The films are often stretched under heated conditions and quenched while in a stretched condition whereby they retain the enlarged dimensions. Irradiation may additionally be utilized prior to stretching in order to further impart a memory to the material.
In the production of images when it is desired to avoid image distortion of the image, a shrinkable substrate or film is used which shrinks uniformly in all dimensions of the image plane so that the reduced-size image is geometrically similar to the original image. Whether the film shrinks uniformly or disproportionately is often a function of the method in which the film is stretched as well as the orientation of the polymer when oriented polymers are utilized. For example, PVC films can be biaxially oriented to shrink equally in both the machine and the transverse direction. Other PVC films have been made which are oriented mostly in the machine direction. These are referred to as preferentially shrunk films and shrink very slightly in the transverse or lateral direction, resulting in preferential shrinkage in the longitudinal direction. Commercial examples of films that will shrink equally or uniformly in the image plane include "Reynolon 4155" polyvinyl chloride film made by Reynolds Metals. Another example is "Clysar EHC" irradiated polyolefin made by E. I. du Pont de Nemours & Co.
For most purposes, it is desirable that the film be transparent so that the fused image can be projected or viewed with a light source. However, translucent films, pigmented substrates and relatively opaque polymer films are useful in the practice of this invention where the image is read with reflected light.
In accordance with this invention, heat-shrinkable film is cut to a size which may be conveniently accommodated in the image-producing apparatus and which will accommodate the desired size image thereon. An exemplary developed image of less than optimum density as produced by ionographic techniques or other known procedures on a shrinkable substrate is seen in FIGS. 1 and 2. The original size substrate or film 11 with the developed image is then subjected to a temperature sufficient to shrink the film substrate uniformly in all directions whereby image 17 is intensified. As seen in FIGS. 3 and 4, the effect of this shrinkage is to thicken the film (as indicated at 11') and to move the adjacent developer particles 17 of the image closer to each other thereby substantially increasing the concentration of image-defining particles per unit of area and thus diminishing the amount of light that can be transmitted through the substrate and between the particles and accordingly intensifying the image. Utilizing a film that will shrink equally or uniformly in both dimensions of the image plane, it should be apparent that the transmission of the image will generally decrease in accordance with the area ratio of the shrinkage. Thus, if the film shrinks to one half of its size in each planar dimension, the transmission should generally decrease fourfold.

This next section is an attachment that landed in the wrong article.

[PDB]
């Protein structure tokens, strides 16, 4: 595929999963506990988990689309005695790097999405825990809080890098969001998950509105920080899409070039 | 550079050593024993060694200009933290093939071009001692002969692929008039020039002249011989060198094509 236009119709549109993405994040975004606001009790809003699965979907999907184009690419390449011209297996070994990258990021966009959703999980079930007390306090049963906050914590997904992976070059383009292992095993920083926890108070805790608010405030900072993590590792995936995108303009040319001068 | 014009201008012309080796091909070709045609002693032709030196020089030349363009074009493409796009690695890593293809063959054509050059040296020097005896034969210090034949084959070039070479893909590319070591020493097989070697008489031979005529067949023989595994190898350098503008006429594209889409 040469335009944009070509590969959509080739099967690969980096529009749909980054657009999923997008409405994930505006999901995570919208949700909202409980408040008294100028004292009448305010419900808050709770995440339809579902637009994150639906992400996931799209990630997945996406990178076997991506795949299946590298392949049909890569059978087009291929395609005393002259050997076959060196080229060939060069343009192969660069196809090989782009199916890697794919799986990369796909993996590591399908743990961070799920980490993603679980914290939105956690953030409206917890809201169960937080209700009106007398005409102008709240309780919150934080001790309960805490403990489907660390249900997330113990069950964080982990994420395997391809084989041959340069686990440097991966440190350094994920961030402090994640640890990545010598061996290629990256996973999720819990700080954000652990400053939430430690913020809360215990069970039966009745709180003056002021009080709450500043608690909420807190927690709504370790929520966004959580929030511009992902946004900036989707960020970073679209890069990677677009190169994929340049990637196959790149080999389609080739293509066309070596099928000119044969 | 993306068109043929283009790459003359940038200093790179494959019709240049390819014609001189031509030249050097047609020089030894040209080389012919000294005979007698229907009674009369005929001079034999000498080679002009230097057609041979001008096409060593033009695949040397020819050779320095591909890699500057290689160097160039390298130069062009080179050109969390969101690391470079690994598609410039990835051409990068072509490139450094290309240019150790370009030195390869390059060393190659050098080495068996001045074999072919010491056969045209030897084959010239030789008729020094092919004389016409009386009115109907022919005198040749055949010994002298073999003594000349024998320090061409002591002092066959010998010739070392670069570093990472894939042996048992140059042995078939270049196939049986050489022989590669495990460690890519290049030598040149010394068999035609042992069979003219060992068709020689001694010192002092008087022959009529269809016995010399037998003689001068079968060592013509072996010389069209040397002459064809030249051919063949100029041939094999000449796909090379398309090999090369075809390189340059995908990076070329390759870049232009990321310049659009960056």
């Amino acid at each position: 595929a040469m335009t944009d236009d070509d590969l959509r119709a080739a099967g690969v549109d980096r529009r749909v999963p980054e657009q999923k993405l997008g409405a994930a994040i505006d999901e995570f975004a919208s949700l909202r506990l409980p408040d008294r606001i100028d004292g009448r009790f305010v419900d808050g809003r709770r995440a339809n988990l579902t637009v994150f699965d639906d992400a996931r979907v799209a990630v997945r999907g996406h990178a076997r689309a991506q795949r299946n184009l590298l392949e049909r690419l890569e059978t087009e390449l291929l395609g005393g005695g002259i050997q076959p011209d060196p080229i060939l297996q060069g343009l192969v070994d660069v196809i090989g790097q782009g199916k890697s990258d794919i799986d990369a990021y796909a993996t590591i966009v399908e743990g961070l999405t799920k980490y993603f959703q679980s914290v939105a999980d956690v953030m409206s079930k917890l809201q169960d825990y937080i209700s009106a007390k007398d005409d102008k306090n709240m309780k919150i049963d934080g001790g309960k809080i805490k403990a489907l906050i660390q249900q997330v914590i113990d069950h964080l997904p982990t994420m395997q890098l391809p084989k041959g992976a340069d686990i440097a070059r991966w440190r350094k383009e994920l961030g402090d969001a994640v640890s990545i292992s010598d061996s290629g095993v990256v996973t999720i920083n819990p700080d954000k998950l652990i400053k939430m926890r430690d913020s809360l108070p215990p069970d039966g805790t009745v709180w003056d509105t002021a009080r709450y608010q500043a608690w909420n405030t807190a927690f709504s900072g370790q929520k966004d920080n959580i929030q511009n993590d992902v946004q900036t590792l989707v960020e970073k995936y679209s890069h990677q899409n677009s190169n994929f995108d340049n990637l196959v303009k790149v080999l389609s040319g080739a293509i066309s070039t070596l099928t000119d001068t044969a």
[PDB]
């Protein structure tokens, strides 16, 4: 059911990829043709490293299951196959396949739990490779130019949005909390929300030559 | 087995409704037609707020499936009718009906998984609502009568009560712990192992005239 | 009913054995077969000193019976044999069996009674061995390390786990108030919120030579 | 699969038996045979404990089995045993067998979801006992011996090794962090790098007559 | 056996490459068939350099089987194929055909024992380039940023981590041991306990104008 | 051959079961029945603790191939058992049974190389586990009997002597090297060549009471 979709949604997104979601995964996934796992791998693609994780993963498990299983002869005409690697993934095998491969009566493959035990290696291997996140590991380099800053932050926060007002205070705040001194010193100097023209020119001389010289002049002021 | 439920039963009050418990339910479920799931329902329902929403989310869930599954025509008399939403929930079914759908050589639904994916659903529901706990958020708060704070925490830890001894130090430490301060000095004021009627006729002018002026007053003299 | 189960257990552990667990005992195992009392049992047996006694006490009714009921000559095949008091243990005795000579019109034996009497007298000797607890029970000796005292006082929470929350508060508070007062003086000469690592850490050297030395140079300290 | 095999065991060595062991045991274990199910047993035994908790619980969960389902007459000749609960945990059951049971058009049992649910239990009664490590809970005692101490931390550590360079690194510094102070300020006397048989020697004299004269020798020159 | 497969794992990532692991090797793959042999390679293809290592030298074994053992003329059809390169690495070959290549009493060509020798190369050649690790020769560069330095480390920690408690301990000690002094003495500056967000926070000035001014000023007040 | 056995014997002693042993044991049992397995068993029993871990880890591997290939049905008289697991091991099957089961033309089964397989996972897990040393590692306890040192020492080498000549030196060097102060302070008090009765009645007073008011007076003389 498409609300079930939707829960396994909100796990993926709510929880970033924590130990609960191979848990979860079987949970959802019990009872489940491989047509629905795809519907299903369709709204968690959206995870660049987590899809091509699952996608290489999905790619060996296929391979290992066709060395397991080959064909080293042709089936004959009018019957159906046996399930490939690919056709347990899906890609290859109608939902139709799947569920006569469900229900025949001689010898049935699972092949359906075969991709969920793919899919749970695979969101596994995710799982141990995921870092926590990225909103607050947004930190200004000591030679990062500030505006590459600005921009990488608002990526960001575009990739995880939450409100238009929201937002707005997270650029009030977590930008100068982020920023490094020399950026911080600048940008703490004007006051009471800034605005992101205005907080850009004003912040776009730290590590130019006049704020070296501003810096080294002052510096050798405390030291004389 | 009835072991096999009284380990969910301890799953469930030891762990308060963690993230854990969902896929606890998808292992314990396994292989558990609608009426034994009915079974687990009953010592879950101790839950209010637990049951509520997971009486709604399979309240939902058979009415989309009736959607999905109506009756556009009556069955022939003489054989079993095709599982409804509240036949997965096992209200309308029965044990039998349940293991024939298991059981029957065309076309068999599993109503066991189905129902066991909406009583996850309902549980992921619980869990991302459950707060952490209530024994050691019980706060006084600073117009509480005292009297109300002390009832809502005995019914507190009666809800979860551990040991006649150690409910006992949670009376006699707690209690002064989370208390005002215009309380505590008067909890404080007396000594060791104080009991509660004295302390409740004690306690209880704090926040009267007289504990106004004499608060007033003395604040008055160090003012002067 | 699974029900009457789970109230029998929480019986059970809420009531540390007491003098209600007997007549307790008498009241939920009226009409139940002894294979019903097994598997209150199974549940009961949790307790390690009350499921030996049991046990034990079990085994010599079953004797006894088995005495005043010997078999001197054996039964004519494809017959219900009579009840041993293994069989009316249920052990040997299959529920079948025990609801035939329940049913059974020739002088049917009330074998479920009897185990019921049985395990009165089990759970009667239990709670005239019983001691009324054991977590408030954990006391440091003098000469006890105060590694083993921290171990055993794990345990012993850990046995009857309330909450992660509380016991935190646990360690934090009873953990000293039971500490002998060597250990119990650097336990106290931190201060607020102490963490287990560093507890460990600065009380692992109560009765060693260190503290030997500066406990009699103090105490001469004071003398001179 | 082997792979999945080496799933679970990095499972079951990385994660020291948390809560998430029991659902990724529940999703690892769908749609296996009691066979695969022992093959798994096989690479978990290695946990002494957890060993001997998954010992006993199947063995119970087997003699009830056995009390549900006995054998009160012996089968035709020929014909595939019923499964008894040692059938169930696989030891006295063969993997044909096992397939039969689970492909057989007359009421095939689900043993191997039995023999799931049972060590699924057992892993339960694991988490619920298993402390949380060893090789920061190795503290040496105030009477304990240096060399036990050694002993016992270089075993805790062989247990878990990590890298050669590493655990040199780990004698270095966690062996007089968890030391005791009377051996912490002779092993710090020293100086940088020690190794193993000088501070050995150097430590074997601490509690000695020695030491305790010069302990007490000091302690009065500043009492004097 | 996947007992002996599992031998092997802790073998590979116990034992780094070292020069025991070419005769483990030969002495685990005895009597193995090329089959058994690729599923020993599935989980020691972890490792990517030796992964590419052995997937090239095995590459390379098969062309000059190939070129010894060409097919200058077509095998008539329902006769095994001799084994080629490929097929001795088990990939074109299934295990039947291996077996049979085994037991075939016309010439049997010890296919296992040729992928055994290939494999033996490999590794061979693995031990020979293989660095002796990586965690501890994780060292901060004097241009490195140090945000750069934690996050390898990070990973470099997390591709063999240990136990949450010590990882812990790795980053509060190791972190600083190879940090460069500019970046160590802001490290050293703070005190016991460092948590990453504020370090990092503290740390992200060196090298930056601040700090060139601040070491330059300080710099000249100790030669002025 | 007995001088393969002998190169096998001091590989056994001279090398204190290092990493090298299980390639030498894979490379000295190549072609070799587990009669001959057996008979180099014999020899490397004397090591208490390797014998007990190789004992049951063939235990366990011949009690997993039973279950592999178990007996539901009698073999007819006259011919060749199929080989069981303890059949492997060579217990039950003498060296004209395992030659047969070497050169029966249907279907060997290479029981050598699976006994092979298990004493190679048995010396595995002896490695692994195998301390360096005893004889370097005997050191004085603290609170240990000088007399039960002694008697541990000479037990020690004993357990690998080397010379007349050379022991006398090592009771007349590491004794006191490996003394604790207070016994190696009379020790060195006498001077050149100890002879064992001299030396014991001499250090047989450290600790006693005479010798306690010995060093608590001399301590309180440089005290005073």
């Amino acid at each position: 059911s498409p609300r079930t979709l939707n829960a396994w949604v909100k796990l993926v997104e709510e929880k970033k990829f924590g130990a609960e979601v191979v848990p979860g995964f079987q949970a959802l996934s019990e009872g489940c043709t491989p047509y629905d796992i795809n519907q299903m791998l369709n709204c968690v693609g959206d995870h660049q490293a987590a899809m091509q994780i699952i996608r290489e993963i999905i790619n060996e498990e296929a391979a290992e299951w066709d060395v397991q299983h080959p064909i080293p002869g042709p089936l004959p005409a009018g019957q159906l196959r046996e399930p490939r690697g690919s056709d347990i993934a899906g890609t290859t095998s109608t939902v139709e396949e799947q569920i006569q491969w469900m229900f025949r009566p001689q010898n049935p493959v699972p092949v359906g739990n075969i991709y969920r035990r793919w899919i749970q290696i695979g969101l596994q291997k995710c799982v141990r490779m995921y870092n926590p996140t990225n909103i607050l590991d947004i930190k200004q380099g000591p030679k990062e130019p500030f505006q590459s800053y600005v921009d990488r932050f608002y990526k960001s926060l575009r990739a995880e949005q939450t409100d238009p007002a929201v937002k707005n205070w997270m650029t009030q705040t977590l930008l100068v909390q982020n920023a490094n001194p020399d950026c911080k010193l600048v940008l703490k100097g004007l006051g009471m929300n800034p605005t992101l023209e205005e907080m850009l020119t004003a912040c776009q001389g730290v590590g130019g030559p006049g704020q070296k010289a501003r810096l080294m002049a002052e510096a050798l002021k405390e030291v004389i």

The developer particles 17 can be fused onto the substrate surface 13 prior to shrinkage by subjecting them to a temperature sufficient to achieve such fusing. Alternatively, they can be subjected to a flash discharge from a xenon or similar light source to achieve such fusing. It is to be noted that one of the advantages of this invention is that the temperature to which the substrate is heated for effecting shrinkage may also be a temperature that will normally fuse the available powder particles 17. Thus, an unfused image on an original or shrinkable substrate 11 as shown in FIG. 2 when heated to effect shrinkage may concurrently effect fusion of particles 17 to the substrate 11' as shown in FIG. 4.
The size and density of the initial image formed as shown in FIGS. 1 and 2 is related to the shrinkage that can be achieved with the given film. Thus, for example, one skilled in the art can determine the proper initial adjustment of parameters for producing the initial latent electrostatic image of a less-than-optimum density such that the duration of the X-ray exposure in ionography (or light exposure in xerography and the like) to produce a resulting image of satisfactorily improved density after shrinkage as shown in FIG. 4. The more the film shrinks, the lesser the requisite initial image density.
The resulting shrunk film of FIG. 3 can be readily projected on an enlarged scale on a screen or overhead projector, or the like, and has the further advantage that it provides for relatively compact storage of information as compared to the large film as shown in FIG. 1. Further, because of the shrinkage, the film and image thicknesses are inherently increased somewhat. Thus, a flexible film of FIG. 1 is relatively rigid when shrunk as shown in FIG. 3, providing for a more durable and more easily handled material. The film initially can be cut to such dimensions that upon shrinkage it will produce a slide of conventional 35 mm size or a slide of virtually any desirable dimensions, depending upon the type of apparatus with which it is to be viewed.